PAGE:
An interesting and diverting issue developed over the possible exploitation of the swift flowing Assiniboine. This issue exerted powerful pressures upon these vying infant utilities. Early in 1888, a citizen’s delegation persuaded city council to spend some two thousand dollars on an initial survey and study of the power potential of the city’s reaches of the Assiniboine River.  One of the features of the several schemes advanced involved the construction of a channel to Lake Manitoba. The lake would then become a natural storage basin. Attempts to obtain Dominion Government approval went very well, except that the senior Government insisted upon ancillary works which would maintain the navigability of the stream. Some estimated that this feature of the plan would cost an additional $200.000. The amount estimated to cover the costs of providing the power generation facilities alone was about $500,000 for a capability of approximately ten thousand horsepowers.
By January 1893, according to the City Comptroller, the city was involved to the extent of $5,000 in this connection, and among those clamouring for an opportunity to carry out the scheme were the redoubtable Ross, Holt, McKenzie and Mann. Others who appeared on the scene to try for this power plum, included the Assiniboine River Power Company, which in 1890 submitted a tentative proposal, received council’s support, and then failed to follow through with a firm proposal. The Winnipeg Electric Street Railway Group, as already mentioned, was also making impatient noises. The Winnipeg General Power Company, incorporated in 1902, sought a workable plan but failed in this endeavour and was subsequently absorbed by the Winnipeg Electric Street Railway.
The Manitoba Water Power and Electric Company stirred things up with its offer to produce fifteen hundred horsepowers at a flat price of thirty-five dollars per horsepower year. When this group also failed in meeting its commitments and interest in the Winnipeg River developed, the Assiniboine returned to its original humdrum role, so that only in its contribution to the Brandon Power story does it merit mention in the annals of the electrical power industry of Manitoba. 
Spurred by outside interests, there seems to have been considerable agitation for the city itself to enter the power business. Wrangling and legal battles between the city and rival power groups challenged the ability of the city to regulate and control the use of its thoroughfares for the distribution of power. The charters of the contending companies and the city itself were, for the most part, granted by the legislature of the province. There must have been considerable uncertainty as to how far the city could go. Threshing about for a solution to these problems, the city exerted pressure, at least upon the Winnipeg Electric Street Railway, to set up terms and conditions for its sale to the city. On 3 August 1900, the city of Winnipeg’s solicitors reported that arbitration had been abandoned, indicating a successful effort to thwart those who would have wanted the take over to occur.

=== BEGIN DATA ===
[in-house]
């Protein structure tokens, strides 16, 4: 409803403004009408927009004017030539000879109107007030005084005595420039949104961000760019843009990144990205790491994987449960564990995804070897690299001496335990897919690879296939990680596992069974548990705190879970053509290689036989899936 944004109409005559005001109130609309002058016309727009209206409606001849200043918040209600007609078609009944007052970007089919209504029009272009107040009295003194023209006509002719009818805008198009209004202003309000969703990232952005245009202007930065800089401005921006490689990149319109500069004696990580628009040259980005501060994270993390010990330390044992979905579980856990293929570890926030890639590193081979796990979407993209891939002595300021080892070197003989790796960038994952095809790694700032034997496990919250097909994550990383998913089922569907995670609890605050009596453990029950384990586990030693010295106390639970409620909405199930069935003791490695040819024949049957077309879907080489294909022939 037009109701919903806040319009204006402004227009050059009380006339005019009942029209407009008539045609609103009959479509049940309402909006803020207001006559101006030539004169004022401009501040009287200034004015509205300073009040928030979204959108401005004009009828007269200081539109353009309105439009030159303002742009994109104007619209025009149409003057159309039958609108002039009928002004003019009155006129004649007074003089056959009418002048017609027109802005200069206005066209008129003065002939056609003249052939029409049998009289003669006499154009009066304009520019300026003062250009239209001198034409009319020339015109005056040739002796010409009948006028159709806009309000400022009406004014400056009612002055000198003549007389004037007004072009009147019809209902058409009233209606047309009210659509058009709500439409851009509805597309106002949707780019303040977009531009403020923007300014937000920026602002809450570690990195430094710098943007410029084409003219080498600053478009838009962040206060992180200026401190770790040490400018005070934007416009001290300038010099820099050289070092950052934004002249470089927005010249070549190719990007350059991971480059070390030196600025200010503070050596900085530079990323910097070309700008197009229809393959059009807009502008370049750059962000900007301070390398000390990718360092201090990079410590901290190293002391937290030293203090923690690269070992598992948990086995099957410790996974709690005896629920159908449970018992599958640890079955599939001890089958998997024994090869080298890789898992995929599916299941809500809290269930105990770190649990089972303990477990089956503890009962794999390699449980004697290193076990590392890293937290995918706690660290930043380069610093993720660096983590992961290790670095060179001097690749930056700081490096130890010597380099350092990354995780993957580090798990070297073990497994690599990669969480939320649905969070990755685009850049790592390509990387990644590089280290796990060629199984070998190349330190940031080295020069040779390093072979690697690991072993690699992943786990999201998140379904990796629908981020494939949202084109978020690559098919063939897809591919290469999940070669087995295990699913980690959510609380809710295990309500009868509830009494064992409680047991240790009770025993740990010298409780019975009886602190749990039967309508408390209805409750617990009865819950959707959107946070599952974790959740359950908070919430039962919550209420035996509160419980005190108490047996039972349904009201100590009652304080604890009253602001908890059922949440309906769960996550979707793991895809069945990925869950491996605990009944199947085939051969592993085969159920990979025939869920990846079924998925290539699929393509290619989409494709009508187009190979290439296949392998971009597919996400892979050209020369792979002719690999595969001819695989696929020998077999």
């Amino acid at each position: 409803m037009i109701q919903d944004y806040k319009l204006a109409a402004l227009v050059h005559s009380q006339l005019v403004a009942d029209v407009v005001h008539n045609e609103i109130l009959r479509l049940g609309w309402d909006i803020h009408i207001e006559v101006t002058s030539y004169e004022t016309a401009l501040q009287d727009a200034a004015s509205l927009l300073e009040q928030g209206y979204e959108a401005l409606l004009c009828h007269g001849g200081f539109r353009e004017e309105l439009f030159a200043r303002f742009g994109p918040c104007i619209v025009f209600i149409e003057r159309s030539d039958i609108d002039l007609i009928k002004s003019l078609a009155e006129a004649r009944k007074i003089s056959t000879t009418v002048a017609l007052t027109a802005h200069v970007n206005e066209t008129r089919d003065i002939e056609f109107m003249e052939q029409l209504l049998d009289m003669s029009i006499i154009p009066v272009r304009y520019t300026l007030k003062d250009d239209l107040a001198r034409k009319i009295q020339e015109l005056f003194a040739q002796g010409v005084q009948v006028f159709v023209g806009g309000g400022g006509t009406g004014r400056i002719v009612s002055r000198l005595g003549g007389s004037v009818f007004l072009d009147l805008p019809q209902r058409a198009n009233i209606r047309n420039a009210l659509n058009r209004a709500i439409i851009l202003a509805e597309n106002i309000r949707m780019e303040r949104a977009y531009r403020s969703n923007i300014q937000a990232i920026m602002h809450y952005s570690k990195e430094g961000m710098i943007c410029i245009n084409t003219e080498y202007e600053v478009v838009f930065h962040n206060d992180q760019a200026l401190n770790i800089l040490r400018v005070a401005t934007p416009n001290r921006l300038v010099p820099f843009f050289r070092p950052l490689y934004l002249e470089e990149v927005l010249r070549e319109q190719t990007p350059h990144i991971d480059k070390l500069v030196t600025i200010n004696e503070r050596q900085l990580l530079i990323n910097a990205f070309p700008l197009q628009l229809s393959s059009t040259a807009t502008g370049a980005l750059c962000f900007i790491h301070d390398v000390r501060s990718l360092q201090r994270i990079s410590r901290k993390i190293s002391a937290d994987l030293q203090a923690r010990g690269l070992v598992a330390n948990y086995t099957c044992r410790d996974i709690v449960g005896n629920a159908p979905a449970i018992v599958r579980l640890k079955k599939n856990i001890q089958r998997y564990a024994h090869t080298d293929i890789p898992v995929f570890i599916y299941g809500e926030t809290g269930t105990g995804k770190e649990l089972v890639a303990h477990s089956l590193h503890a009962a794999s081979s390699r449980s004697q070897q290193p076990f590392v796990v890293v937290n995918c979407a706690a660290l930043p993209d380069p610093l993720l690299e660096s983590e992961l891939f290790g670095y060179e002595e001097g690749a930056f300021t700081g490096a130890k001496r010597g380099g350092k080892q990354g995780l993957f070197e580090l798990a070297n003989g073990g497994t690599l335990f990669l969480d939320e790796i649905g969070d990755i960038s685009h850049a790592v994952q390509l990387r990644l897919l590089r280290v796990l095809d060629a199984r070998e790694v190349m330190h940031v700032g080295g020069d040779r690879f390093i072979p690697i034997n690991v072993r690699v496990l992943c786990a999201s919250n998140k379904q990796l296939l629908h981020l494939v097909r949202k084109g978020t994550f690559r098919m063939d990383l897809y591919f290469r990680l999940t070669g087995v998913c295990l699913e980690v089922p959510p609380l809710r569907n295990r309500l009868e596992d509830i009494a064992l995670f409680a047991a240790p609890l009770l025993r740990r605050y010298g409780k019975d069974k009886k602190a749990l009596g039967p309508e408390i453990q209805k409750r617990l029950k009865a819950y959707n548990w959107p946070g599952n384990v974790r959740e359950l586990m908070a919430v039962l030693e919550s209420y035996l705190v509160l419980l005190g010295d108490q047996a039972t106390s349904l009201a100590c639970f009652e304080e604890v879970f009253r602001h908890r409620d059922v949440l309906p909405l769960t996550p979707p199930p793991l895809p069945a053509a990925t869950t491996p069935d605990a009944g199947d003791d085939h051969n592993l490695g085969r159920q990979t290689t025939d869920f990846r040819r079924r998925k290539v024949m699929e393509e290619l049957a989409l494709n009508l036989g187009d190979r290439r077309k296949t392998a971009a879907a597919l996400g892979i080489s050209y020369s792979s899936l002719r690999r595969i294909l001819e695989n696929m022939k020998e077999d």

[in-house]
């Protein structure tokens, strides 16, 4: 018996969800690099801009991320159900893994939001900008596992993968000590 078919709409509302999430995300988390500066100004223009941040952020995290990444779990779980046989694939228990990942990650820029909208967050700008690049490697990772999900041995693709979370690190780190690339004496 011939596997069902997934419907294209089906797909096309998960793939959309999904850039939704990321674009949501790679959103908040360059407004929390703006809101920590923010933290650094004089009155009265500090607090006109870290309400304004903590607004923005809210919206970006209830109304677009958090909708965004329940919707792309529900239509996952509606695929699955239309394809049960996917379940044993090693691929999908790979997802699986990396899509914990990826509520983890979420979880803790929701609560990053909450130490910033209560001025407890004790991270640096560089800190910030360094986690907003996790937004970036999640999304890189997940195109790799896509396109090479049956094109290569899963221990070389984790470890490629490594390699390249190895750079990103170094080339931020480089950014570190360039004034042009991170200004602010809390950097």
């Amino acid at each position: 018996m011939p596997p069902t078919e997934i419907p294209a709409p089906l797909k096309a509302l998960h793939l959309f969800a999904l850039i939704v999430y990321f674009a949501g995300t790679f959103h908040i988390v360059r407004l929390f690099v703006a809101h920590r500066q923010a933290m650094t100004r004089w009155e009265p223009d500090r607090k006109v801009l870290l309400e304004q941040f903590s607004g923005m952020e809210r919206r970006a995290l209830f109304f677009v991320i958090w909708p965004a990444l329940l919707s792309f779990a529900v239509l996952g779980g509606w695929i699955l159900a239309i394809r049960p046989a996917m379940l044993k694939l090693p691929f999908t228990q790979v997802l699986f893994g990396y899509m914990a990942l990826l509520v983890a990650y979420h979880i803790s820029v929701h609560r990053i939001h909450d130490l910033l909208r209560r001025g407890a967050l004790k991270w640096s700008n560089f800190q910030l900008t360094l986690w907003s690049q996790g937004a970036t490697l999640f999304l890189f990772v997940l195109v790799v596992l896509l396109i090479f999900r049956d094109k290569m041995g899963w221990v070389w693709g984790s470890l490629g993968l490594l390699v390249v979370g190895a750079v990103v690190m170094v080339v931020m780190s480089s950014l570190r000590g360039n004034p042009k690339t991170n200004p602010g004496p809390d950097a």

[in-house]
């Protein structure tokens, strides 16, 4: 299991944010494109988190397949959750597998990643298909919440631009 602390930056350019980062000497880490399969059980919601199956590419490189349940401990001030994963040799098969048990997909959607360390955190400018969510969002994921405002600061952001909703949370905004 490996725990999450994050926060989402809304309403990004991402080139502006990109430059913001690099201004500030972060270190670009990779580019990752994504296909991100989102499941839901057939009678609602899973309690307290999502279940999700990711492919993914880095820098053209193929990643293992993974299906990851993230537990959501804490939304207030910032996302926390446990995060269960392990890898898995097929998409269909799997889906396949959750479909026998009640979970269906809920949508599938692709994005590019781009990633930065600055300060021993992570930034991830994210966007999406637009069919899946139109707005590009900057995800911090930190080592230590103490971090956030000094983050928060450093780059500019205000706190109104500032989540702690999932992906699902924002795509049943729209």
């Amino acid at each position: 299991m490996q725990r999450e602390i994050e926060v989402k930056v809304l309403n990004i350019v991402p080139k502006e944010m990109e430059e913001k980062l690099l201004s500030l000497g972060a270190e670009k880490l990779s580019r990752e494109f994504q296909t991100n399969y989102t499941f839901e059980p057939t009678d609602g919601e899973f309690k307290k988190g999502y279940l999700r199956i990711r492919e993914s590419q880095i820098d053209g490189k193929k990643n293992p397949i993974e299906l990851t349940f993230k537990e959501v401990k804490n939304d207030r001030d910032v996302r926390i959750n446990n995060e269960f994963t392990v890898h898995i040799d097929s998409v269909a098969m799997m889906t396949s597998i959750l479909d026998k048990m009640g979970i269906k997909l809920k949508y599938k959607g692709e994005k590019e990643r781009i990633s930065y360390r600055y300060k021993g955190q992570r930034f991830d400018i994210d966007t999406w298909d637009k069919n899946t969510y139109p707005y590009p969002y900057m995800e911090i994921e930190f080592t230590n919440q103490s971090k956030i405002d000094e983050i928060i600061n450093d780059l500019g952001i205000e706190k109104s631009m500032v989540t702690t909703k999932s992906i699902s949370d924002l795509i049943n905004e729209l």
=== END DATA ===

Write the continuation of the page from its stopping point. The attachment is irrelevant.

Attempts were made to cast doubt upon the legal position of the W. E. S. R. Company in exercising the rights it had acquired through the purchase of the Manitoba Electric and Gas Company. Eventually this question had to be referred to the courts.
Gobbling up competitors was only one of the strategies employed in promoting the growth of the W. E. S. R. Company. To facilitate its expansion, and perhaps with some regard for the contentiousness of its claims to right-of-way, subsidiaries were launched. The first of these was the Winnipeg, Selkirk and Lake Winnipeg Railway Company which was founded in September 1900. Two years later the Suburban Rapid Transit Company was incorporated. To initiate development of power generation on Pinawa Channel, they formed the Winnipeg General Power Company in July of 1902. The latter seems to have been a means of bidding for a license from the Dominion Government and to acquire land and right-of-way for the development of Pinawa power from the Dominion Government. 
Under primitive conditions, and with determination to overcome many hardships, the work of wresting the power potential from the Winnipeg River received a great deal of attention and inspired the admiration of many men. It is difficult for the modern engineer to imagine the problems which were involved when, “rock drilling was done by tripod steam drills. Steam was supplied by boilers set on skids and moved from one location to another by the riggers ...”